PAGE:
Read the Conversation

EF: Looking at 2022 in the context of the past two years, 2020 was the year of diagnostics and prevention, and 2021 was the year of vaccines; what do you think 2022 will bring?  

NL: We are seeing a return to the care of chronic disease patients in 2022. During the pandemic, patients didn't see their doctors for fear of getting Covid or because the hospital services were redirected to Covid. There is now a transition back to care, and there has been a progression in the diseases. The biggest challenges we face in rare diseases are an additional delay and backlog in the initial rare disease diagnosis and a rebalancing of resources for funders. The healthcare systems are still massively vaccinating people with second, third, or fourth doses, and, even so, resources for healthcare and chronic diseases must be allocated. Having to stretch the resources for more needs is an extra challenge, this is where we are.

EF: What do you think about the advancements that are being made in rare diseases in terms of approval?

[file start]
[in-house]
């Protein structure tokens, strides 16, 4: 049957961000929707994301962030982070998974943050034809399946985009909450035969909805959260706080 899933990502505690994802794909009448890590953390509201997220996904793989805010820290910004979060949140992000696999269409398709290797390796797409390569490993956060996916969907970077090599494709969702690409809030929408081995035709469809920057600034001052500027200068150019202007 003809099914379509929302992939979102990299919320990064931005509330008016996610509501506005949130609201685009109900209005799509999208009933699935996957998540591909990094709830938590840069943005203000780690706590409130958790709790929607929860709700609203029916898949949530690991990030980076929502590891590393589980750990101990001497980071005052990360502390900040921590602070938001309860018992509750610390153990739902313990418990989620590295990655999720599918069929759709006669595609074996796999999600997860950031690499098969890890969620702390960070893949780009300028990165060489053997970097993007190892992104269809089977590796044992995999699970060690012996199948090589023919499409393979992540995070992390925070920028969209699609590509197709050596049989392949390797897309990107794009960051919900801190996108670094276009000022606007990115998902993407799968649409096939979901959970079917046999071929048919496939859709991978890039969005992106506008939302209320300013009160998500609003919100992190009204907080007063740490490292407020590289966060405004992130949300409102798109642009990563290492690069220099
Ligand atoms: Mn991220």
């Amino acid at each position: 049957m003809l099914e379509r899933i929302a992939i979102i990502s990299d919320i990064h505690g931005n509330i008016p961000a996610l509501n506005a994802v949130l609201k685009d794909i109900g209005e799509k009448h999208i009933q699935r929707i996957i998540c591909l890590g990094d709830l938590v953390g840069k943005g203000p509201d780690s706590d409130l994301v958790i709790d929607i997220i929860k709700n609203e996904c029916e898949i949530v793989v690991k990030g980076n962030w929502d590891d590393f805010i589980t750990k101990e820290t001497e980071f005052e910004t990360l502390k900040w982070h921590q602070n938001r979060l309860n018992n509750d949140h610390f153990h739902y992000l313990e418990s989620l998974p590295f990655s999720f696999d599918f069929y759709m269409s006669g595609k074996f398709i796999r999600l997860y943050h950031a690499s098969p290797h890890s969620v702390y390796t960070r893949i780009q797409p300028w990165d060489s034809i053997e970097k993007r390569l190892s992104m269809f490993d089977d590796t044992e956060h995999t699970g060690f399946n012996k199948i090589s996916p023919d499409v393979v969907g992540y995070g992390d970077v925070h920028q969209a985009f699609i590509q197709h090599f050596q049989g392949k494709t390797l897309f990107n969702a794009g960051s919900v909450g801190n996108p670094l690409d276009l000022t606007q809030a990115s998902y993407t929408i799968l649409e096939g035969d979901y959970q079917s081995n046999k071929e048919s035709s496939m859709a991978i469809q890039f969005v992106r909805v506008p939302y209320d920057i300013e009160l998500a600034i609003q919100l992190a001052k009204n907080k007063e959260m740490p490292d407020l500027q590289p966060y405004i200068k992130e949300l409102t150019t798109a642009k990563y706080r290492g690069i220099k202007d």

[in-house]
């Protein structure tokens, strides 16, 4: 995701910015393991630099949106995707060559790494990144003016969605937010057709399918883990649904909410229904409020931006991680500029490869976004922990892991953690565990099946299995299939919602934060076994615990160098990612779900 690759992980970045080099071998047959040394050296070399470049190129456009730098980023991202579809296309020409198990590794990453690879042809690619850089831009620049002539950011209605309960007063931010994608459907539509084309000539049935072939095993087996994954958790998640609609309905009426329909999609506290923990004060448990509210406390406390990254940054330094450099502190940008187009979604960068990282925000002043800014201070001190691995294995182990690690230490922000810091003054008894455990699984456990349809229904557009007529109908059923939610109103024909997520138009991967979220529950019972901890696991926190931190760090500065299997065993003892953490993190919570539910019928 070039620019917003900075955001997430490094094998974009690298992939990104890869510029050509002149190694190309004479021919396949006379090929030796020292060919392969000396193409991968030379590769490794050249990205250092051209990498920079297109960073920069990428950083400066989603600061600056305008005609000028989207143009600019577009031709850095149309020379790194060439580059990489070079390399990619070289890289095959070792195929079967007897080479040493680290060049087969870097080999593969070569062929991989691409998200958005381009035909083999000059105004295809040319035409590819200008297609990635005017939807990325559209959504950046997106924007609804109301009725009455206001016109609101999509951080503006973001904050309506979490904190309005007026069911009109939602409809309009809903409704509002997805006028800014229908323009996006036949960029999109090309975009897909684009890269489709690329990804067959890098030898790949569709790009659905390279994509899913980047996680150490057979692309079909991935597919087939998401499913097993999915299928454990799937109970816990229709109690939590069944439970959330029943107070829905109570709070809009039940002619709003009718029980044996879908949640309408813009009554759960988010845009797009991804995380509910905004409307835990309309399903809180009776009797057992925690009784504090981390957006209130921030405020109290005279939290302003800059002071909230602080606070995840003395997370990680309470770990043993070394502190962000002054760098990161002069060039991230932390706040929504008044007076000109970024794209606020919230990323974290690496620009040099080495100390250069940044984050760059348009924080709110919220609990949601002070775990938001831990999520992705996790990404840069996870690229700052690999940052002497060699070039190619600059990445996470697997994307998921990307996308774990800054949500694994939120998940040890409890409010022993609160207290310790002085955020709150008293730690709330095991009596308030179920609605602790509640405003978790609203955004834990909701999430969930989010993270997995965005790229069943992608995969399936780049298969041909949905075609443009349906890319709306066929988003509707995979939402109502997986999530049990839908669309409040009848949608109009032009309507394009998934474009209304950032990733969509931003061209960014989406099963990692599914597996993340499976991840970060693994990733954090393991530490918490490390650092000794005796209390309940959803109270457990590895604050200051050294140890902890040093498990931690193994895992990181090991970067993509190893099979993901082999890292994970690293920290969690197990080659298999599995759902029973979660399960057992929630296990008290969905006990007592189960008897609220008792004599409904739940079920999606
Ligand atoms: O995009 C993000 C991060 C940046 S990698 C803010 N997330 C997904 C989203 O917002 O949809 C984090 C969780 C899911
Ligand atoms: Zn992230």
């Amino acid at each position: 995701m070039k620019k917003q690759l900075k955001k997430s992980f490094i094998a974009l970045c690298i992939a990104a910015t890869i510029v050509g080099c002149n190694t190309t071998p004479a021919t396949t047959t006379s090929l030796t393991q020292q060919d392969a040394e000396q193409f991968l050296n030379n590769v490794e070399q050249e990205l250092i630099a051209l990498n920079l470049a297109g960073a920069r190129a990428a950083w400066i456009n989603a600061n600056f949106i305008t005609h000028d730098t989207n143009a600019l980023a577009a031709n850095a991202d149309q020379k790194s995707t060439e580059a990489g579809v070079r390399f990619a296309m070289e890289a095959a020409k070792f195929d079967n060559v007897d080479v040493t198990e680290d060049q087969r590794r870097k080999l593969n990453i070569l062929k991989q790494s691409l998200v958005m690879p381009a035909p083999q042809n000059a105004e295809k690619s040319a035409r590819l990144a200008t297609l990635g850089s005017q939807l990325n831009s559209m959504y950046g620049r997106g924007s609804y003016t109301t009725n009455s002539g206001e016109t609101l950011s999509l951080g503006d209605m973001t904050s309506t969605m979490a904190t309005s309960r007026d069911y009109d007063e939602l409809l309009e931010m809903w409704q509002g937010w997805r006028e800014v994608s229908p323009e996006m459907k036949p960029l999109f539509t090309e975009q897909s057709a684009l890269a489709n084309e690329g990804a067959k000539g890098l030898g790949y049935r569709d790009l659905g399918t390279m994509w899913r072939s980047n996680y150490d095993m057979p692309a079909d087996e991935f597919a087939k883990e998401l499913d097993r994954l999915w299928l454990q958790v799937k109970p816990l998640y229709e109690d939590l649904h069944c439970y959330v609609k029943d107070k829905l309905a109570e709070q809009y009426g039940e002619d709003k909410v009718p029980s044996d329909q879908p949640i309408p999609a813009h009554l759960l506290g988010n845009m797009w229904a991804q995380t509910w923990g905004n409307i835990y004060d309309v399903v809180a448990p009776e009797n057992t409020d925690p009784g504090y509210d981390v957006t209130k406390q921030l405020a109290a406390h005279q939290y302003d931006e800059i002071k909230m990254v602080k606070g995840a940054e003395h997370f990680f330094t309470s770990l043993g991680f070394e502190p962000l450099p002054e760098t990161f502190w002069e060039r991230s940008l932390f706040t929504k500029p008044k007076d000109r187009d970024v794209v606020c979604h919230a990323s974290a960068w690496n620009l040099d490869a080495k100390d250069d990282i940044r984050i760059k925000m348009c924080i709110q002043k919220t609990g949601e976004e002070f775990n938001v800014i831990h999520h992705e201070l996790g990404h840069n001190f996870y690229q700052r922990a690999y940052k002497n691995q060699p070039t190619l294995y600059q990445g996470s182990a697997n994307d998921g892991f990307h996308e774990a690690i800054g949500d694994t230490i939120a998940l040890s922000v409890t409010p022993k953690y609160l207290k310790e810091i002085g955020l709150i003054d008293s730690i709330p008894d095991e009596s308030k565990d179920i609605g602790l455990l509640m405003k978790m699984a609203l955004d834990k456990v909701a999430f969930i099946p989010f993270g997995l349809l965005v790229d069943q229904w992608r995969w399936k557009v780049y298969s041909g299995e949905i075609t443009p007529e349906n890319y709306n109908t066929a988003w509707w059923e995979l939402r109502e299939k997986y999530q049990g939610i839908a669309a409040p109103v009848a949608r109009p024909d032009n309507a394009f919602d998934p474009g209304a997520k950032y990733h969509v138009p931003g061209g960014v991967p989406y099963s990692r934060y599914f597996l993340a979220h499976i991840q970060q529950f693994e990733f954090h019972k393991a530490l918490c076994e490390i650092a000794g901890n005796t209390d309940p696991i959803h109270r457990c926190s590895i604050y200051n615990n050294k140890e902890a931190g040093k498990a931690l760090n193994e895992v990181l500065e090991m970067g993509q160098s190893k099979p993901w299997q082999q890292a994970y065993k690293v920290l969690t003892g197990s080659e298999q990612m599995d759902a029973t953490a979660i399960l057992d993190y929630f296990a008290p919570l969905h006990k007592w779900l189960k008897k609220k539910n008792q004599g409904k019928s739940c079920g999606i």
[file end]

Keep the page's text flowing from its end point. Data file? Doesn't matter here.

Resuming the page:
NL: There is very exciting news. The FDA announced a program to handle medicines for rare diseases. This announcement will be a fast track for rare diseases, giving us more focus, momentum, and investment. In the near future, 30 or 40% of the medication coming to market in Mexico will be for rare diseases, ultra-high speciality drugs, or new age therapies such as gene or cell therapy. This healthcare niche is receiving wide attention as traditional big primary care players shift to high speciality drugs and therapies -specializing in oncology, immunology, and rheumatology. Innovation is moving from high-speciality to even higher speciality and markets such as rare diseases; gene and cell therapies are the new future of medicine. Rare diseases have been a neglected area in healthcare, so it is good news, and the shift is exciting. Physicians don't know how to diagnose rare diseases in a timely manner, and even though awareness has gradually grown, diagnosing is still complicated and a challenge. The journey to diagnosis is long, and many pharma companies have not invested in therapeutic solutions because of the small number of patients. The FDA's initiative creates incentives for investments, development, and innovative therapy programs for diseases and for the people who have been without any solution whatsoever; it also highlights the value of innovation and the capacity of the pharma sector. There is the question of how to replicate this initiative in the region and reflect the acceleration in COFEPRIS, using reference agencies that have done a good job evaluating and bringing the therapies quicker to the country with this validation. Funders must then adopt the technologies and bring them to the patients as soon as possible. I hope there will be more attention and focus on our community to replicate solutions and make innovative therapies come sooner to the patients.